German Gay Movement and Bookstores
Introduction for German Gay Movement and Bookstores
Late in the autumn of 1970, after nearly eight months of hitchhiking around Western and Eastern Europe, as well as Turkey, I settled in Berlin intending to make it my home. However, shortly after getting my papers, finding a job and an apartment, I received a telegram informing me of my father’s sudden death at age 46. My response was to leave Germany for his funeral. I then found myself with insufficient funds to return.
Two or three years later, I did return for a visit, carrying with me copies of The Body Politic to share with German activists. It was during this trip that I met Gerhard Hoffmann and Reinhart von der Marwitz, who had just founded the first radical German gay newspaper ‘Schwuchtel’ in Berlin. (A short time later they also founded the first openly gay coffeehouse in postwar Berlin, the Anderes Ufer Cafe).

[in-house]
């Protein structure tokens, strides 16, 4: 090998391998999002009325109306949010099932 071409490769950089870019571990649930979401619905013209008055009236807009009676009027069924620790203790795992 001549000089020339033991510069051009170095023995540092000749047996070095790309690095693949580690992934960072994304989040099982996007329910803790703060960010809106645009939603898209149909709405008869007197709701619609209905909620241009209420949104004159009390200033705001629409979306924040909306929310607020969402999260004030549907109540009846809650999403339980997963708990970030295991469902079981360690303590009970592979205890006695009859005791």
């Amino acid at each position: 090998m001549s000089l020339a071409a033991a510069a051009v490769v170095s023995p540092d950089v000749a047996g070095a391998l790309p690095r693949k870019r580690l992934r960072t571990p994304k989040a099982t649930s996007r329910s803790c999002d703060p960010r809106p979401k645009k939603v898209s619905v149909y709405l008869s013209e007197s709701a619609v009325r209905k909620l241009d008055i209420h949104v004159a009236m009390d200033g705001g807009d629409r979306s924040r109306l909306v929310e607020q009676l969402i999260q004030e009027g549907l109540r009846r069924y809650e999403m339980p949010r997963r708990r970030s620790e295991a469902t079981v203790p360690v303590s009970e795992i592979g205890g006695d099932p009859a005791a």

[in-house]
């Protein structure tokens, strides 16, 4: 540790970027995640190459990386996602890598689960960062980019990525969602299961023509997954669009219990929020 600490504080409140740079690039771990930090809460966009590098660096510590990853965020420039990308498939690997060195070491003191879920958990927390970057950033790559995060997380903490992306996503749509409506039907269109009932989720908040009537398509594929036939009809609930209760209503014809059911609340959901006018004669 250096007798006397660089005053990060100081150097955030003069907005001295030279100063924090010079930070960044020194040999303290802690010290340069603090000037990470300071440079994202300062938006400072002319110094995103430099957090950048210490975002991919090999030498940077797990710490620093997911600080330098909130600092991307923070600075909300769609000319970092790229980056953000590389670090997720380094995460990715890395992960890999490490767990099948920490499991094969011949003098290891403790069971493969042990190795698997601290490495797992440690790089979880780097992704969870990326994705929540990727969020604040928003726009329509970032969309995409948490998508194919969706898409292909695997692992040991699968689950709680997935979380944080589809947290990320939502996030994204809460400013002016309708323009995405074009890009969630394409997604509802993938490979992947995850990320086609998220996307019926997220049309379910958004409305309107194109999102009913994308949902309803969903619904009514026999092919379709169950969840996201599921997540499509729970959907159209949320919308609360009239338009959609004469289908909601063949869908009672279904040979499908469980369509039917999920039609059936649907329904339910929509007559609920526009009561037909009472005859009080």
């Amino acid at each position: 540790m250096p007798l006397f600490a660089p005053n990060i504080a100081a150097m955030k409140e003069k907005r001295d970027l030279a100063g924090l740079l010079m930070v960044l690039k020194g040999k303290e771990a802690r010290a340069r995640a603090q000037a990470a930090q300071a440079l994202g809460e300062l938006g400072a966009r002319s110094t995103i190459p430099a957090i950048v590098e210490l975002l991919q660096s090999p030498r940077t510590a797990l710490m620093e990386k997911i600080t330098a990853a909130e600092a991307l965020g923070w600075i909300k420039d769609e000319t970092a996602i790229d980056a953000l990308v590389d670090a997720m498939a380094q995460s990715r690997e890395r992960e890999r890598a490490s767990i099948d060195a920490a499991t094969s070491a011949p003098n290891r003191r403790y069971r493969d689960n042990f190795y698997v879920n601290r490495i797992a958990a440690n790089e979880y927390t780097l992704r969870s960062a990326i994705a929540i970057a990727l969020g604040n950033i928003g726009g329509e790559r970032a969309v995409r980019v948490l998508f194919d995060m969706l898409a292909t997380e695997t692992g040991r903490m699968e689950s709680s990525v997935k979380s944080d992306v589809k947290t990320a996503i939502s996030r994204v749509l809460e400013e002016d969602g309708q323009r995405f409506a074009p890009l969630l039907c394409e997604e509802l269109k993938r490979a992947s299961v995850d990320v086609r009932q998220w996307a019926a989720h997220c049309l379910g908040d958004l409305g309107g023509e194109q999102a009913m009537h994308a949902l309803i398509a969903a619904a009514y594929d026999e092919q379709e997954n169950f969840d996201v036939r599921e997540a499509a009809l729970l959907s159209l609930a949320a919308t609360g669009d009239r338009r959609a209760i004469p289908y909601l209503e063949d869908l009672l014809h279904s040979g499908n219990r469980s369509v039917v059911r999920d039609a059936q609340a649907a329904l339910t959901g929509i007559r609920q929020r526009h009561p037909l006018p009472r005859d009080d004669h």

It was during this trip that I began searching antiquarian bookshops for literature from the first gay movement that had flourished during the late 19th Century up until the Nazi regime eliminated it in the 1930s. (It was James Steakley’s research about this period – printed as a series in early issues of The Body Politic – that inspired my interest in collecting this literature). There were many visits to Germany over the next 2 to 3 decades. I got to know many gay activists, booksellers, and publishers in several German cities.